global growth of women in business
Women are at the centre of
relationships that include family, community and business
By Susanne E. Jalbert
Jun 19 - 25, 2000
Nurturing an individual's natural spirit of entrepreneurship is a
powerful key to economic development. Small and medium-sized enterprises provide the bulk
of employment for most economies, advanced or not. Supporting businesses with strong
associations can strengthen the structural adjustment reforms that are part of the current
international wave of decentralization, which is grounded in the belief that promoting
private businesses is key to growth.
Capital-generating businesses provide a satisfactory living for their
owners and are even creating new jobs in their communities throughout the world. How? New
businesses in developed, developing, and transition economies are passing the survival
phase, moving toward the thriving stage, and growing big enough to hire more employees,
expand products and services and venture into the international arena. Contributing
significantly to global economic growth through generation of new enterprises are
women-owned businesses. This article explores assets and characteristics that women bring
to the international marketplace along with specific barriers they face. It examines how
women's business associations can better prepare and support members for international
trade, and it attempts to recognize what's missing in understanding and identifying the
status of women in international trade.
Assets that women bring to the global market are varied and multiple. A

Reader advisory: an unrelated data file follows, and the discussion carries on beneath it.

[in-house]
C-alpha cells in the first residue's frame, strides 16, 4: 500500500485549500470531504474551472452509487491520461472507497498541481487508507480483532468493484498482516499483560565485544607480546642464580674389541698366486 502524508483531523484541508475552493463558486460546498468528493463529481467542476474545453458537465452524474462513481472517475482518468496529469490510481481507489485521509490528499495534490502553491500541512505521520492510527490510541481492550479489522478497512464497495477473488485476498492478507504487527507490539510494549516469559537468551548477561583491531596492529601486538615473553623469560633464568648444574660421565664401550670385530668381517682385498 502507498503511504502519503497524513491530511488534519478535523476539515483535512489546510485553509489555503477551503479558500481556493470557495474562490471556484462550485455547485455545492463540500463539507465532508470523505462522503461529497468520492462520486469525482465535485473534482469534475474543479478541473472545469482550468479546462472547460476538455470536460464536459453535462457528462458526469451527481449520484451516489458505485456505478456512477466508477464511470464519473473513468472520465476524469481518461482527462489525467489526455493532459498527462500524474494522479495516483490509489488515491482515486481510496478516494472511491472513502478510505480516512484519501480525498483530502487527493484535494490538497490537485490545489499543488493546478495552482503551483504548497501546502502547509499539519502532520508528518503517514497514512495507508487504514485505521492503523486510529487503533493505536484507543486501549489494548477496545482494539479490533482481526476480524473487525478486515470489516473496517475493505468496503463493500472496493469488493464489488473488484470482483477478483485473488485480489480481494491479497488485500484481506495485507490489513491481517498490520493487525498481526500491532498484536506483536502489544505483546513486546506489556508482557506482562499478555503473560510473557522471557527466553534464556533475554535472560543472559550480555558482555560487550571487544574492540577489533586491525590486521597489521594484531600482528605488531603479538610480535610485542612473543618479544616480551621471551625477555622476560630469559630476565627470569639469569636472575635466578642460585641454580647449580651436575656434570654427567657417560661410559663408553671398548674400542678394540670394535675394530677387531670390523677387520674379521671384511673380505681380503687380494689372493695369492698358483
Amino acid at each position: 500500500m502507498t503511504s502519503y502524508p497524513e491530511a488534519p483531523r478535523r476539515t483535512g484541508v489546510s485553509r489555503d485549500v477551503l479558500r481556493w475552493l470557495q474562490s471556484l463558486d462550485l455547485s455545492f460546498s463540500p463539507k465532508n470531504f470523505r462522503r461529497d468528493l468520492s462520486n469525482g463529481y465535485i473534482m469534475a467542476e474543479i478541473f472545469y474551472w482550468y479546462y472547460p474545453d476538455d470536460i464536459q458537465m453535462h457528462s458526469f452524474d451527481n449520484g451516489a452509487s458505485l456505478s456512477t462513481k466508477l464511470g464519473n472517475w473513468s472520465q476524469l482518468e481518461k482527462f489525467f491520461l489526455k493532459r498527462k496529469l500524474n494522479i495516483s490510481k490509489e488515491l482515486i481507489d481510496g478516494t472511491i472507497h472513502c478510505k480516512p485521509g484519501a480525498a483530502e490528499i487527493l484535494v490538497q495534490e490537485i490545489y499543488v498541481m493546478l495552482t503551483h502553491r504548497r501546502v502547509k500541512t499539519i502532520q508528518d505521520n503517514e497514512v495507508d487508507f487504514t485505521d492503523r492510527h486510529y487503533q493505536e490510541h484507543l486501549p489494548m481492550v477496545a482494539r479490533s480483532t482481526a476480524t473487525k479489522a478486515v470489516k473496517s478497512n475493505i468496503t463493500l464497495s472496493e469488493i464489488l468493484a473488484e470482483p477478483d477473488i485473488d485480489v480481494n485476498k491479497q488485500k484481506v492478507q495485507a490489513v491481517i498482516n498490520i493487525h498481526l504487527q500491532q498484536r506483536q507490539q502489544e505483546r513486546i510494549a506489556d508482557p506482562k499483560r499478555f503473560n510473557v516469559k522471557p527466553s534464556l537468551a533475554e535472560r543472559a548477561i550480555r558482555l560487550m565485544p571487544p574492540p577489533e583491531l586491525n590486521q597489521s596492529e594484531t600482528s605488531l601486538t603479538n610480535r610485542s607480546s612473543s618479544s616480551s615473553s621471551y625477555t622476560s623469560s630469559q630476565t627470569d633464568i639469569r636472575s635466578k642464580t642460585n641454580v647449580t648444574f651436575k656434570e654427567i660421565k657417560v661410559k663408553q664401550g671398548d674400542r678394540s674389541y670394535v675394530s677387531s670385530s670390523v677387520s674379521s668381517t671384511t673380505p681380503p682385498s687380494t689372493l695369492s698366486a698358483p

considerable body of research has explored how women are at the centre of relationships
that include family, community and business. In other words, when a woman starts or
acquires her own business, in her view she is not creating a separate economic entity.
Rather she is "integrating" a new global system of business-related
relationships by bringing the assets of intuition, instinct, sensitivity and values
together simultaneously. Research conducted by Moore and Buttner (1997), Helgesen (1990,
1995) and the OCED (1998) indicates that the global market responds well to qualities
women entrepreneurs bring to the international playing field. These characteristics
include their proficiency in building and maintaining long-term relationships and
networks, effective communication skills, sensitivity to cultural differences and to the
importance of appropriate behaviour, organizational abilities, and non-threatening,
Barriers, some real, some perceived and some self-imposed, confront
women entrepreneurs. In the area of international business obstacles include limited
international business experience, inadequate business education and lack of access to
international networks. Societal, cultural and religious attitudes also impede women in
business. Other challenges faced by all enterprises are: financing, globalization of
social and economic environments, marketing, and management. Transition economies can pose
difficult hurdles such as banking, legal aspects, political contacts, customs tariffs,
bureaucracy that daily invents new mechanisms for the simplest procedures, and extortion.
Characteristics reflected in research of women entrepreneurs show a
woman who is highly motivated, initiates action and activity without direction, has a high
internal locus of control, and propensity toward achievement. Women's decision processes
indicate a highly personal, subjective process. Studies reveal that there are multiple
general individual characteristics of women business owners that promote their creativity
and generate new ideas and ways of doing things.
Associations: help or hindrance?
Whether women should or should not join a male-dominated organization
such as a trade association or a chamber of commerce has long been a point of controversy.
Billie Lee, an international writer on workplace issues based in Colorado Springs,
Colorado, wrote persuasively in the San Diego Business Journal that women should join only
mainstream chamber or business groups. Lee feels one would be most likely to meet those
who can demonstrate and coach powerful business techniques only in male-dominated
organizations. Lee asks, "Why splinter off and declare that you are women first,
business people second?" This may be a logical question, but it ignores a fundamental
point. In nearly every society, women's access to mainstream organizations and influential